The War Game The War Game is a 1965 television film on nuclear war. Written, directed, and produced by Peter Watkins for the BBC's The Wednesday Play strand, its depiction of the impact of Soviet nuclear attack on Britain caused dismay within the BBC and in government.
The War Games The War Games is a serial in the British science fiction television series Doctor Who, which originally aired in ten weekly parts from April 19 to June 21, 1969. It was the last regular appearance of Patrick Troughton as the Second Doctor, and of Wendy Padbury and Frazer Hines as companions Zoe Heriot and Jamie McCrimmon.
The War Illustrated The War Illustrated was a British war magazine published in London by William Berry (later Viscount Camrose and owner of The Daily Telegraph). It was first released on 22 August, 1914, eighteen days after the United Kingdom declared war on Germany, and regular issues continued throughout World War I.
The War Is Over: The Best of Phil Ochs The War Is Over: The Best of Phil Ochs was a 1988 compilation of Phil Ochs' works on A&M Records recorded between 1967 and 1970. With varying amounts of tracks from the albums, between two and five, from each album except Gunfight At Carnegie Hall (which was unrepresented), it paints a portrait of Ochs' later works that does not emphasize his folk songs, instead presenting the more introspective and/or experimental tracks.
The War Lover The War Lover (1962) is a black and white war film with added drama around human characters. The movie was loosely based on a novel of the same name published in 1959 by John Hersey, altering the names of characters and events but retaining its basic framework.
The War Machines The War Machines is a serial in the British science fiction television series Doctor Who, which was first broadcast in 4 weekly parts from June 25 to July 16, 1966. This serial is the first appearance of Michael Craze and Anneke Wills as the companions Ben Jackson and Polly, as well as marking the departure of Jackie Lane as Dodo Chaplet.
The War of Genesis Arena (On-line) Now no longer in service, The War of Genesis Arena was an extra feature for the War of Genesis III Part 2. It was a game in which players controlled one of the characters in War of Genesis III Part 1 and Part 2 to play a cooperative SRPG style game online.
The War of Genesis III War of Genesis III, (Korean: ě°˝ě„¸ę¸°ě „ 3 (Changsegijeon theuri)) is a console and computer role-playing game released by Softmax in 1999. Additionally, this title is unofficially known as War of Genesis III: Part 1 to distinguish the sequel, War of Genesis III: Part 2.
The War of Genesis Side Story I: Rhapsody of Zephyr The War of Genesis Side Story I: Rhapsody of Zephyr(Changsegijun seo-poong-ui gwang-si-gok, ě°˝ě„¸ę¸°ě „ ě„śí’Ťěť ę´‘ě‹śęłˇ) is a turn-based RPG created by Softmax. The game's ambience, theme, and story follow from "The Count of Monte Cristo.
The War that Made America The War that Made America is a PBS miniseries about the French and Indian War, which was first aired in January 2006. The series features extensive reenactments of historical events, with on-screen narration provided by Canadian actor Graham Greene.
The War Tapes The War Tapes is the first war documentary filmed by soldiers themselves. It follows the deployment of three New Hampshire National Guard soldiers before, during, and after their deployment a year after the 2003 invasion of Iraq.
The War Wagon The War Wagon is a 1967 western film directed by Burt Kennedy and adapted by Clair Huffaker from her own novel. The film, which featured John Wayne in one of his few roles as a "bad guy," received generally positive reviews.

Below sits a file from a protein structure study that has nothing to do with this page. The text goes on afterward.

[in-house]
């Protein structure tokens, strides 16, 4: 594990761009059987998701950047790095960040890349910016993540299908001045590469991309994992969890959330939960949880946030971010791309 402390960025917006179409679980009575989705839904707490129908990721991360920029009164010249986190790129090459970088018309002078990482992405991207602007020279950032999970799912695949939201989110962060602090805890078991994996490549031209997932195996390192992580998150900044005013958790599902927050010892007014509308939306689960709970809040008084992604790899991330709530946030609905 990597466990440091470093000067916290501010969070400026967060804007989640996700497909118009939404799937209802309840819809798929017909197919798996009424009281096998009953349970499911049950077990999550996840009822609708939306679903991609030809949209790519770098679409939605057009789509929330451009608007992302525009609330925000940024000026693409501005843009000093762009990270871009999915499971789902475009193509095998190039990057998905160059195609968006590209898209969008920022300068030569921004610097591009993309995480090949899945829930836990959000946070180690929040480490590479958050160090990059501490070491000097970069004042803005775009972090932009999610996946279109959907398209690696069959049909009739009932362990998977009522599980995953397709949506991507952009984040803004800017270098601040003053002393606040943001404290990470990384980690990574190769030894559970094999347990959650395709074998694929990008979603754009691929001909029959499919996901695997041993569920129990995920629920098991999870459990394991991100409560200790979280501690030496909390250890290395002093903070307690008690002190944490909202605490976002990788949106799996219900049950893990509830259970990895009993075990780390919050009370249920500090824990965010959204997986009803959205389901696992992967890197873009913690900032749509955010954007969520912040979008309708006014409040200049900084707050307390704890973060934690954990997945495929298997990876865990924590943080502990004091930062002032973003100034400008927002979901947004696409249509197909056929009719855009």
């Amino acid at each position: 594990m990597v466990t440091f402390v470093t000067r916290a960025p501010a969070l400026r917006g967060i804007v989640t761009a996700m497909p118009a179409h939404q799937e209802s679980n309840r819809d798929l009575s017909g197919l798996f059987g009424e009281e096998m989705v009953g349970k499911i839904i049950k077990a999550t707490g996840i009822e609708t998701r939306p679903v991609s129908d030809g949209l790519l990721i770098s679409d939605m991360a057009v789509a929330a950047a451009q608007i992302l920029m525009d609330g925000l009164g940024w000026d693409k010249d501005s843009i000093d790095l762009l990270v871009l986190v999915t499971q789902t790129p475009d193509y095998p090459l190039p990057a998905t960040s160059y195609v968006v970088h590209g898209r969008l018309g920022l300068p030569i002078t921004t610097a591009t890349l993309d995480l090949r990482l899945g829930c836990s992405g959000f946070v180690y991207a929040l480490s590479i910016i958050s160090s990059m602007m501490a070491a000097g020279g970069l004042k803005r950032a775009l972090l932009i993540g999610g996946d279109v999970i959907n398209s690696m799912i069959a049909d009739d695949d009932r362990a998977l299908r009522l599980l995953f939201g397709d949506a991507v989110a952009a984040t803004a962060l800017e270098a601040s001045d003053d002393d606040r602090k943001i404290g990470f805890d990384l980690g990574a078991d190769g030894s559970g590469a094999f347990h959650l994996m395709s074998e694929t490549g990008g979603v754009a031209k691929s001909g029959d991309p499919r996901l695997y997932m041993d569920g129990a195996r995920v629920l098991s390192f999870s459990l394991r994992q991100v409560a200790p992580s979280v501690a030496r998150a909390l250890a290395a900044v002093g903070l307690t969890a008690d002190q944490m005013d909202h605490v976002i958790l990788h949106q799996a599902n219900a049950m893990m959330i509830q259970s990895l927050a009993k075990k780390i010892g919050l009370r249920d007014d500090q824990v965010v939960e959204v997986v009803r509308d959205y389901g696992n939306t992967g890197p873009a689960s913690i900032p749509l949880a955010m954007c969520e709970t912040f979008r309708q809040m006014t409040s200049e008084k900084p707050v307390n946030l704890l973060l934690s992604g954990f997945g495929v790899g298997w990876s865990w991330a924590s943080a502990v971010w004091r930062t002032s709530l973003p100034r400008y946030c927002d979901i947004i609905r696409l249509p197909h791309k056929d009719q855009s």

The Warden (software) The Warden (also known as Warden Client) is a anti-cheating tool integrated in World of Warcraft, and Diablo II by Blizzard Entertainment. The Warden searches for familiar signatures of cheating tools as well as looks at the contents of any open windows while World of Warcraft is running.
The Wardstone Chronicles The Wardstone Chronicles (also known as Spook Books to fans) are a series of books written by the author Joseph Delaney and published by Random House. The series, thus far, is about a thirteen year old child, named Thomas J.
The Warehouse (Syracuse) The Warehouse in Downtown Syracuse, New York, United States, is a former storage warehouse of the Syracuse-based Dunk and Bright Furniture Company. It was purchased in 2005 by Syracuse University"SU Plans 'Historic' Move Downtown -
The Warehouse Theatre The Warehouse Theatre, located in Hope Street, Weymouth, Dorset has been home to the Weymouth Drama Club since 1993. The Drama Club owns and runs the property, which is primarily used for rehearsing forthcoming productions, although also includes:
The Warlock The Warlock (HĂ¤xmĂ¤stĂ¤ren in Swedish, "Heksemesteren" in Norwegian) is a series of books by Norwegian-Swedish author Margit Sandemo. This series is Margit Sandemos second, following the extremely popular The Ice People, and is generally viewed as "Very good, but not quite as good as the first".
The Warlock of Firetop Mountain The Warlock of Firetop Mountain (ISBN 1-84046-387-2) is a single-player roleplaying gamebook written by Steve Jackson and Ian Livingstone, illustrated by Russ Nicholson and originally published in 1982. It forms part of Steve Jackson and Ian Livingstone's Fighting Fantasy series.
The Warlord Chronicles The Warlord Chronicles is a trilogy of books about Arthurian Britain written by Bernard Cornwell (perhaps best known for his Richard Sharpe adventures). The story is written as a mixture of historical fiction and Arthurian mythology.
The Warlord of Mars The Warlord of Mars is a science fiction novel written by Edgar Rice Burroughs, the third of his famous Barsoom series. Burroughs began writing it in June, 1913, going through five working titles; "Yellow Men of Barsoom," "The Fighting Prince of Mars," "Across Savage Mars," "The Prince of Helium," and "The War Lord of Mars.